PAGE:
For relative comparison of the levels of these analytes across samples, we used a combination of liquid chromatography (LC) and tandem MS (MS/MS). LC-MS/MS increases the specificity and sensitivity of detection—the results of which are shown in the Table. From a single experiment, the levels of 20 different lipid analytes could be directly compared across samples. Over 20 additional lipids were detected but not analyzed.
This targeted lipidomic profiling allows quantitation of many lipids over a wide dynamic range in the same sample. Using standard statistical analysis tools, this experiment revealed a changing trend in the 5-lipoxygenase (5-LO) pathway products. Individual differences within each group, as well as differences between the two experimental groups, are visualized with a heat map (Figure 1).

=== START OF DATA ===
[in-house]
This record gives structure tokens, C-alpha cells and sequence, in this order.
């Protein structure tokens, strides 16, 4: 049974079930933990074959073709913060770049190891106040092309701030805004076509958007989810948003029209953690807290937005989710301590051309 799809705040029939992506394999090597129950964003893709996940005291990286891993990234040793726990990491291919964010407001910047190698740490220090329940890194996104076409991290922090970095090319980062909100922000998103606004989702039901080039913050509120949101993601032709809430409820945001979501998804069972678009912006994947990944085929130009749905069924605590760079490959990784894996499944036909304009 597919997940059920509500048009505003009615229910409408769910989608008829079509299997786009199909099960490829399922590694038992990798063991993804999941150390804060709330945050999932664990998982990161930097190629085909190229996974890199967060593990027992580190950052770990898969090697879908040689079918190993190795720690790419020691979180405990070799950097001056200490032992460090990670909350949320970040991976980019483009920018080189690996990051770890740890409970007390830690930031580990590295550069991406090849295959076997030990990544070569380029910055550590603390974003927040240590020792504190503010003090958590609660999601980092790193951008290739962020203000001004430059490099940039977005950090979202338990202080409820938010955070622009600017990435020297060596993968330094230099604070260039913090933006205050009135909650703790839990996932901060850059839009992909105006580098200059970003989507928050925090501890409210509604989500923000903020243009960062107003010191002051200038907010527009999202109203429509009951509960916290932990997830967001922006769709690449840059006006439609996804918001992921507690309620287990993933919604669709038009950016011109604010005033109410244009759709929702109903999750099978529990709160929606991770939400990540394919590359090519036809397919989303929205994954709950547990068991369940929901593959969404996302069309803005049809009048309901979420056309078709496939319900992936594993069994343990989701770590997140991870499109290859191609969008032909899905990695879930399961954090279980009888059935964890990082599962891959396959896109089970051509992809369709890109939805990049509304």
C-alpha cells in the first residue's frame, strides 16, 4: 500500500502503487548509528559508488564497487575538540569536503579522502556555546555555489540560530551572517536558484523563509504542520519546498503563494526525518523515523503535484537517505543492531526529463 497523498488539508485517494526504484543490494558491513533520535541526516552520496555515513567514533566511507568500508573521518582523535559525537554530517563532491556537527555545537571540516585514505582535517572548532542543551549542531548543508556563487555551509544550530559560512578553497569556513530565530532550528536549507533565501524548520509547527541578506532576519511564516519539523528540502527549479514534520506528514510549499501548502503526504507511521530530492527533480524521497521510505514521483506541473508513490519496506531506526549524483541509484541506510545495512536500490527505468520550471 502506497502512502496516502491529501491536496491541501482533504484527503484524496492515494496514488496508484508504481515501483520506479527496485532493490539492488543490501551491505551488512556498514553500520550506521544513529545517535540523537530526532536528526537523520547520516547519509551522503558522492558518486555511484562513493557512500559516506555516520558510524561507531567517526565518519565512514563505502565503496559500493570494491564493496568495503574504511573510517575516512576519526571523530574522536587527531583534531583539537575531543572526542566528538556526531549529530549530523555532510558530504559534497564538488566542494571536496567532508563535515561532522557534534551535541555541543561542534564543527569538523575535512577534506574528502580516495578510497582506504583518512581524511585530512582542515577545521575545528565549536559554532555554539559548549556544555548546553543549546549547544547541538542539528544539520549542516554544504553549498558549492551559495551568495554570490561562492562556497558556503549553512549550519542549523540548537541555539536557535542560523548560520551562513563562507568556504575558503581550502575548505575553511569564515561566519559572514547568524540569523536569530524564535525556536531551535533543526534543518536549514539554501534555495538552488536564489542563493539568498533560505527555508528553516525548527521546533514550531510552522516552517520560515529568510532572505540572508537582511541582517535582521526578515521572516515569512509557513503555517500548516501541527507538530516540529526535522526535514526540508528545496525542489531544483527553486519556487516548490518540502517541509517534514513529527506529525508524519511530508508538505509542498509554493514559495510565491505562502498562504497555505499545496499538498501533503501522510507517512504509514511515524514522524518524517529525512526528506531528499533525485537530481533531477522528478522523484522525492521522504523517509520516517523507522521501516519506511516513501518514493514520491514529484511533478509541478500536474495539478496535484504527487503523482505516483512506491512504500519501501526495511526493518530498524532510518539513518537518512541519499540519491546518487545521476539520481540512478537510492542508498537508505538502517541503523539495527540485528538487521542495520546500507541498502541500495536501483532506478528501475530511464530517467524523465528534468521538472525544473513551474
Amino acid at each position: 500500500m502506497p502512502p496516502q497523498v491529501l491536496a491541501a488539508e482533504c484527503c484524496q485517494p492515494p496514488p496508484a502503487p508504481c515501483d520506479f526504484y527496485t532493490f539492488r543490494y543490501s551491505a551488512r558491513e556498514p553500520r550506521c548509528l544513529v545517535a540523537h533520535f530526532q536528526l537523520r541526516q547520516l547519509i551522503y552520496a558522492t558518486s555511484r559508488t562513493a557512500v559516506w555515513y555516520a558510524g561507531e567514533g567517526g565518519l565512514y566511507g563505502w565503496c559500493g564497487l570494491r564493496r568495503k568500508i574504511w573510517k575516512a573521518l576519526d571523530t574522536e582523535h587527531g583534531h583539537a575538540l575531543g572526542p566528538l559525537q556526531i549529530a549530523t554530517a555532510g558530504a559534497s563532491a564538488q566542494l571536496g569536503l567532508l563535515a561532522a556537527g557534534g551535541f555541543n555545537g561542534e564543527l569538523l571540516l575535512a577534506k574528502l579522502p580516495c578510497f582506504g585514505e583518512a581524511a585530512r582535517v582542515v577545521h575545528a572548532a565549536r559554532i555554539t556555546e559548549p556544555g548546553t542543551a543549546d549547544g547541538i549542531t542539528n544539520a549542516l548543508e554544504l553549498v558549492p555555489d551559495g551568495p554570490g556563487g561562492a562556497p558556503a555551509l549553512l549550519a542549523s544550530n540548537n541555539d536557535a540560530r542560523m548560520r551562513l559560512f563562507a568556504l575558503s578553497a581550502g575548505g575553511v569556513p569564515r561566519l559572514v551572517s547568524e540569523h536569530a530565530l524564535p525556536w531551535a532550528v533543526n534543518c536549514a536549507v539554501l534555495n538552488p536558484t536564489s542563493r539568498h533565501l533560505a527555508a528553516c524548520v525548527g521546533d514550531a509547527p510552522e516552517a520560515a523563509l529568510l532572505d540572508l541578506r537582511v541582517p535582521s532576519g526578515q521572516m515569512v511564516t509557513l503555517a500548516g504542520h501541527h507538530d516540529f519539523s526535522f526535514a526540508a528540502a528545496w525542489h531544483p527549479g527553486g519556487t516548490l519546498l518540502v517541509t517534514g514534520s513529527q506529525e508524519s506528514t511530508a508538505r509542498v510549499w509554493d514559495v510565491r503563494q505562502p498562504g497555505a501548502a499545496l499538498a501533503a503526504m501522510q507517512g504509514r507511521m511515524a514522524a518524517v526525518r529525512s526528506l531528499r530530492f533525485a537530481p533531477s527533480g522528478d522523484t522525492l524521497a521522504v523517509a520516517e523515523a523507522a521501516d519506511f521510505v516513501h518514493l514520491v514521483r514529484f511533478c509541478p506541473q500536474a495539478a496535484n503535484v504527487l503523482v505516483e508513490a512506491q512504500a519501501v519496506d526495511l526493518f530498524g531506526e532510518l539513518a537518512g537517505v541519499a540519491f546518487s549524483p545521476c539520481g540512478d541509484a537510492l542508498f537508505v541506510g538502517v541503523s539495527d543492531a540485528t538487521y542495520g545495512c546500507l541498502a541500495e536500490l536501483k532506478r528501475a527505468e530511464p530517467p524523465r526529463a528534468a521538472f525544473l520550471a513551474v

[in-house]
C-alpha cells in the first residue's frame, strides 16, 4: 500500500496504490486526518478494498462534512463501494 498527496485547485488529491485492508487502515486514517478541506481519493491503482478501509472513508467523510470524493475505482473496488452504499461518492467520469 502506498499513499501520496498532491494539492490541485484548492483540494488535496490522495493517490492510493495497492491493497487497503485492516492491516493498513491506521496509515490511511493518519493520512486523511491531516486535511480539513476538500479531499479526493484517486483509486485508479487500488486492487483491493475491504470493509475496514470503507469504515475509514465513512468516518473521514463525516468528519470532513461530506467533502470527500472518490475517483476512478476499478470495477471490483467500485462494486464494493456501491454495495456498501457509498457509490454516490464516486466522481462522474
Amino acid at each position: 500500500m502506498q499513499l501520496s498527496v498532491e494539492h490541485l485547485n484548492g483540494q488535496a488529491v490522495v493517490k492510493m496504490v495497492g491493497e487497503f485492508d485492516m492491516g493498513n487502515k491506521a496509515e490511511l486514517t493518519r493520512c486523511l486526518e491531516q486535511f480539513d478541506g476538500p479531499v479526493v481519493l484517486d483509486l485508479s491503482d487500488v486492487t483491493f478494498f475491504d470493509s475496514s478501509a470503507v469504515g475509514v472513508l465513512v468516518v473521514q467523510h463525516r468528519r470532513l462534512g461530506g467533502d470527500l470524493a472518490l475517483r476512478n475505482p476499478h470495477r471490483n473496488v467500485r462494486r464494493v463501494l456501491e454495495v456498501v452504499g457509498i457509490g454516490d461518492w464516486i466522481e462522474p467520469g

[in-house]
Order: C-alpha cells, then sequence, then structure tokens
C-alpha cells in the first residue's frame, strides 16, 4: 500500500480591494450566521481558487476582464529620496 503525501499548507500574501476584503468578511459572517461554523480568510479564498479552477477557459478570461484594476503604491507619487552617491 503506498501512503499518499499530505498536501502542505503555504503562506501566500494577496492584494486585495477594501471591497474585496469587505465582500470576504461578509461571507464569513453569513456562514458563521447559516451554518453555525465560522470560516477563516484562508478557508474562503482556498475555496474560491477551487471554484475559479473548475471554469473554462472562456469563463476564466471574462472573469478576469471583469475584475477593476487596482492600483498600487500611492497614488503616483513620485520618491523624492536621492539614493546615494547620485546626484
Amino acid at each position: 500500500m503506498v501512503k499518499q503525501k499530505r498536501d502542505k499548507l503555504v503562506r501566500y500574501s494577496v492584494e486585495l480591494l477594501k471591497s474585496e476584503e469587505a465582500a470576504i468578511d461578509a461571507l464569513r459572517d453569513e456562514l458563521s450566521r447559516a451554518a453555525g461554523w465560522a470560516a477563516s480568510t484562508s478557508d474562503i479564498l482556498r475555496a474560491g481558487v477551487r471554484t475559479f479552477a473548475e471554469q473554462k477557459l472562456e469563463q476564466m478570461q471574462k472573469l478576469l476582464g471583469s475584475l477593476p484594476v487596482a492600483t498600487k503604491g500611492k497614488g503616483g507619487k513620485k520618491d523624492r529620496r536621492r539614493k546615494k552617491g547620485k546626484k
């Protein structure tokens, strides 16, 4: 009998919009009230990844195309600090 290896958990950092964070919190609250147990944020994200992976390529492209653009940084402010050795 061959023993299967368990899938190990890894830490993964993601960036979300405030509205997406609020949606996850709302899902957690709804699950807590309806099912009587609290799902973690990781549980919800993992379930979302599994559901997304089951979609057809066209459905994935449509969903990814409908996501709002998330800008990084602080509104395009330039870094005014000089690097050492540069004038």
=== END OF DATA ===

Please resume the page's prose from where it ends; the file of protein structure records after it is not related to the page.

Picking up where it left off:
The major products of arachidonic acid oxidation catalyzed by 5-LO constitute a group of lipid mediators of inflammation known as leukotrienes (LTs). Due to their roles in the pathogenesis of diseases like asthma, neurological diseases, or diabetes, LTs are under investigation to further understand their functions in disease progression and to determine their potential value as biomarkers. However, their low abundance and rapid clearance make LTs difficult to measure in biological matrices.